How to Be Mindful
By Dr Dunner January 16, 2018
Have you ever looked down at your phone and then 30 minutes goes by without you even realizing it? Maybe even an hour? Have you ever driven somewhere, only to realize that you don’t remember the last 10 or 15 miles? What you’re experiencing is mindlessness. What if you could calculate all of those minutes and miles that you were on autopilot - how much time have you lost?
What is mindfulness?
Being mindful is being actively aware of your thoughts, your actions, and your surroundings. Being mindful is being present, focusing on your current experience, rather than lingering on the past or anticipating the future.
Why does it matter?
In the busy, over-connected world we live in today, it’s easy to turn your brain off and enter autopilot just to make it through the day, the week, the month. However, when we do this, we often lose sight of what’s happening around us — the beauty in life or what our bodies are trying to tell us. When we let ourselves do this, we are trying to speed through life rather than really living. When we do this, we also become more prone to anxiety, stress, and depression. In fact, studies show that people who let their minds wander are often less happy and that mindfulness can help reduce some of these destructive emotions by helping you appreciate your surroundings. Mindfulness is also linked with improving memory, focus and attention.
3 Ways You Can Start Being Mindful (Right Now).
So, what can you do to start being mindful, right now.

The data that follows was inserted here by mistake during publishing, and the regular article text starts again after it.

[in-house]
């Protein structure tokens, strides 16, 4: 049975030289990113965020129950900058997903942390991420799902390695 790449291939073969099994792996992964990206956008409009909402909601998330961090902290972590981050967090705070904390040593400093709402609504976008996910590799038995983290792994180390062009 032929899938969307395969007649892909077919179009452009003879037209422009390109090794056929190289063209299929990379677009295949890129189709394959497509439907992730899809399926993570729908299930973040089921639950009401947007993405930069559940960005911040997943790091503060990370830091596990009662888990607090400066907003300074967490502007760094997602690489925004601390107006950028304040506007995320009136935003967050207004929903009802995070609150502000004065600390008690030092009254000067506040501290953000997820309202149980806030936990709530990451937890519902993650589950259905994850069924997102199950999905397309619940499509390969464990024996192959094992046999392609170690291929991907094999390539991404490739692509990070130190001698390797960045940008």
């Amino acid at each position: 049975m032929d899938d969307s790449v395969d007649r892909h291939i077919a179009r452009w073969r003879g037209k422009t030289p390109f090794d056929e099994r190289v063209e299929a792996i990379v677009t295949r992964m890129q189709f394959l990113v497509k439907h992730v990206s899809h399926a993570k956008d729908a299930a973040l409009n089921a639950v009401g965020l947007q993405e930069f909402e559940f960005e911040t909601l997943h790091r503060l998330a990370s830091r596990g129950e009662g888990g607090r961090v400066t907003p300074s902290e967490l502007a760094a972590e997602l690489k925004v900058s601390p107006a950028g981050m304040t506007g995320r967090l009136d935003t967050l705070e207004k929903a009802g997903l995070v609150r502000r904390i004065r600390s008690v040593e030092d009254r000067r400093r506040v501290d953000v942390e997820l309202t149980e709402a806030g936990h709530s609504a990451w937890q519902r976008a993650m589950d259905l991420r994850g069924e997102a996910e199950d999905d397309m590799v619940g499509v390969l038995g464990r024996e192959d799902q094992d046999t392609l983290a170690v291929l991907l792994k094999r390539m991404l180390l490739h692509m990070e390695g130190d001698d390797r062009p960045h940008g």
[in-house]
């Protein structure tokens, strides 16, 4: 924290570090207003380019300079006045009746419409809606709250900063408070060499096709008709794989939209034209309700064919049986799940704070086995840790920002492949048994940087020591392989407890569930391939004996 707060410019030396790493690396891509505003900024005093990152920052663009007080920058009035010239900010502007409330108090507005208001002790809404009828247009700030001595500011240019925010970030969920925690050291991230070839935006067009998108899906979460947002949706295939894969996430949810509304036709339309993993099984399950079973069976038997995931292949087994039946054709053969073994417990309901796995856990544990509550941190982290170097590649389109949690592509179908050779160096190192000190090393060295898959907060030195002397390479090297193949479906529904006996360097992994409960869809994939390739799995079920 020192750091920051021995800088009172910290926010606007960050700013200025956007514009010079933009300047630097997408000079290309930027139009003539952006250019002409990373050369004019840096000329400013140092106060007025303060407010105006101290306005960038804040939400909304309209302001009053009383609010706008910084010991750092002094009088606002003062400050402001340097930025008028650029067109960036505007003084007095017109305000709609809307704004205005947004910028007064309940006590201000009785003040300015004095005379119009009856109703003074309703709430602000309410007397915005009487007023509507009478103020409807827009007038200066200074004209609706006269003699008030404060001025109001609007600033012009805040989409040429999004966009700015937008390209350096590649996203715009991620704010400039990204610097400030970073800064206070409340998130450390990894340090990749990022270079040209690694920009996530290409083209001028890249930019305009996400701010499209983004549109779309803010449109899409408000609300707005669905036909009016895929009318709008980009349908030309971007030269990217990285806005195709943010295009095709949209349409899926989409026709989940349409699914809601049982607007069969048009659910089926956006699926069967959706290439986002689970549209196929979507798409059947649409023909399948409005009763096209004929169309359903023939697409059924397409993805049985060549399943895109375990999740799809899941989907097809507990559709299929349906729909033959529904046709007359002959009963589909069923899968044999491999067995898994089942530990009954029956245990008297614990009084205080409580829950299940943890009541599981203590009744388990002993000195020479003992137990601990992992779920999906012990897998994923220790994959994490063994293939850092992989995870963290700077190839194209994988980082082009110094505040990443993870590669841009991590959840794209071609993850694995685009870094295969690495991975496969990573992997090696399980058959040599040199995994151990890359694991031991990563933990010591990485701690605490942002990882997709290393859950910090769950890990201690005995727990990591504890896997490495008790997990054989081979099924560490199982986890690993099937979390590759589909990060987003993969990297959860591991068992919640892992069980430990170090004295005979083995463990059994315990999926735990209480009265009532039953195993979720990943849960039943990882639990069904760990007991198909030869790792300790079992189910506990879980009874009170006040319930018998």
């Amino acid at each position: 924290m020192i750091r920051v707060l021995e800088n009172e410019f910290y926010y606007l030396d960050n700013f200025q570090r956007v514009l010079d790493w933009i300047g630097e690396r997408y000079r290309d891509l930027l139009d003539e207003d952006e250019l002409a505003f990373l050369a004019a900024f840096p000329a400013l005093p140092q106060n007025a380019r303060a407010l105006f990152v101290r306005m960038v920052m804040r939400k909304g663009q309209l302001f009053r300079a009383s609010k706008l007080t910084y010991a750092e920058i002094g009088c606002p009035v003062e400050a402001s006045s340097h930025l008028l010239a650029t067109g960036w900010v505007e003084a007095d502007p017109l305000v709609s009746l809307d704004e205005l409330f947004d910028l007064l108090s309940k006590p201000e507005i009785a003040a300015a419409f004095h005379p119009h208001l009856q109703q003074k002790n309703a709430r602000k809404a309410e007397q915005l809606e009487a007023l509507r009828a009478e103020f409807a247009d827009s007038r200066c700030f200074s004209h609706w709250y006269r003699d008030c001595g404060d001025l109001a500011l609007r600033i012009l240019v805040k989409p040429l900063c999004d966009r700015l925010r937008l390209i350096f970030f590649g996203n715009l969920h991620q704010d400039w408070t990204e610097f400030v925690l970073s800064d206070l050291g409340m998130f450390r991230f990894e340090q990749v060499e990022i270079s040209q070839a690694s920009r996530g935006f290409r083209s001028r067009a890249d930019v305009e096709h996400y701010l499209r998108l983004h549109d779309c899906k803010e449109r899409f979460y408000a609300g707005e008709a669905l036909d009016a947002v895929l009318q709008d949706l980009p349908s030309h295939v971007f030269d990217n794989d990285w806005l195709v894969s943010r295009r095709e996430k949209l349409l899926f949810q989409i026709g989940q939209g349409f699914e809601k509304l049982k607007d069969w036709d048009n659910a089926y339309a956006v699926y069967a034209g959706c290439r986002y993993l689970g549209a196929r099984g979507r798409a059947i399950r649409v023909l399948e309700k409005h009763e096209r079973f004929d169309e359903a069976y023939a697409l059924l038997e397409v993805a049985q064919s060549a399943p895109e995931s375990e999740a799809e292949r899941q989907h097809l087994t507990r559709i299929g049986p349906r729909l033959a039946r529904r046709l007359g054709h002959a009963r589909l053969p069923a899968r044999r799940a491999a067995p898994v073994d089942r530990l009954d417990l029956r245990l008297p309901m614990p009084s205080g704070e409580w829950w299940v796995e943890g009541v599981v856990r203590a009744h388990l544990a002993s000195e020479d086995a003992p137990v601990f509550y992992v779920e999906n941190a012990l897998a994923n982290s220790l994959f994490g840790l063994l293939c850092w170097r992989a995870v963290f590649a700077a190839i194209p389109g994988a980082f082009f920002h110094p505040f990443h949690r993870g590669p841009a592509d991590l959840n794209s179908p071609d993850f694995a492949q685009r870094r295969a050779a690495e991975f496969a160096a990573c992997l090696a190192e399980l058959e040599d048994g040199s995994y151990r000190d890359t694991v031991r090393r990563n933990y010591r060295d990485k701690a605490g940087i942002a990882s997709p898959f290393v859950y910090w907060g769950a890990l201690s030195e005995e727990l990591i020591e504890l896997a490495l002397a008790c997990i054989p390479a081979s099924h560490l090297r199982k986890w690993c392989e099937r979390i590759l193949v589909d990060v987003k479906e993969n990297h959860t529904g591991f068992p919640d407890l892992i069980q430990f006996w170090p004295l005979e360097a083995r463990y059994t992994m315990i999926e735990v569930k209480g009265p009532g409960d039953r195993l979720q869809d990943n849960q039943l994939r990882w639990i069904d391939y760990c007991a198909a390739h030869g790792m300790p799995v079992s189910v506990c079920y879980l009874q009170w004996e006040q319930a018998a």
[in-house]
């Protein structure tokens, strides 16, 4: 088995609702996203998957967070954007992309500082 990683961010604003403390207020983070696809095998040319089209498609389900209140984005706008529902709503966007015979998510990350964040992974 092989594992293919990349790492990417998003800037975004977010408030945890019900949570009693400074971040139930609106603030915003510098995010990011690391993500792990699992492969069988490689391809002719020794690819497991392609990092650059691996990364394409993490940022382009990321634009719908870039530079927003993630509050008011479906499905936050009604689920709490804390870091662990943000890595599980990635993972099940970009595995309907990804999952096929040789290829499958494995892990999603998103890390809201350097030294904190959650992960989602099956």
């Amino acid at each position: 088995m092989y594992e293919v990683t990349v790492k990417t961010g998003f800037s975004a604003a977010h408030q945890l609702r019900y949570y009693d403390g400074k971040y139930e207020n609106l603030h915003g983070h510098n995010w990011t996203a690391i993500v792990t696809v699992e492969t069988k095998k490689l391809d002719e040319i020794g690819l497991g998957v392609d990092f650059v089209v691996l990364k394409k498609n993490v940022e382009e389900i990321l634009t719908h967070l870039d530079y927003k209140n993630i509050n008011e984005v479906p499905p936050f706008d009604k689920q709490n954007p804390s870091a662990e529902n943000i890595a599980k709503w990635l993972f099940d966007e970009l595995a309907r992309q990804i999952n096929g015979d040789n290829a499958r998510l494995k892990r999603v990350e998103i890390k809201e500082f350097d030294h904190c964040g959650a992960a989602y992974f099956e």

Listen. Have you ever met someone and before the introduction was over you forgot their name? Yes. One way you can start mindfuless today is to stop hearing and to start listening. Pay attention to not only what someone is saying with their mouth, but with their facial expression and body language also. Be present in the conversation and do not let you rmind wander onto something else.
Take a break. Our minds and bodies need breaks throughout the day. Being mindful doesn’t mean never allowing your mind to wander, but rather knowing when it’s acceptable to allow it. Motivate yourself to be productive, and then reward yourself with brief breaks to reflect.
Be present in your daily routine. When you take a shower and love the feeling of the warm water on your skin or the smell of your soap, appreciate it. A shower doesn’t have to be just a step in your daily routine, but rather something that you enjoy.
Being mindful is all about appreciating the small things in life, and not letting the stress and anxiety of the past and future to bog you down. You can’t control either, but what you can control is how you let them affect you.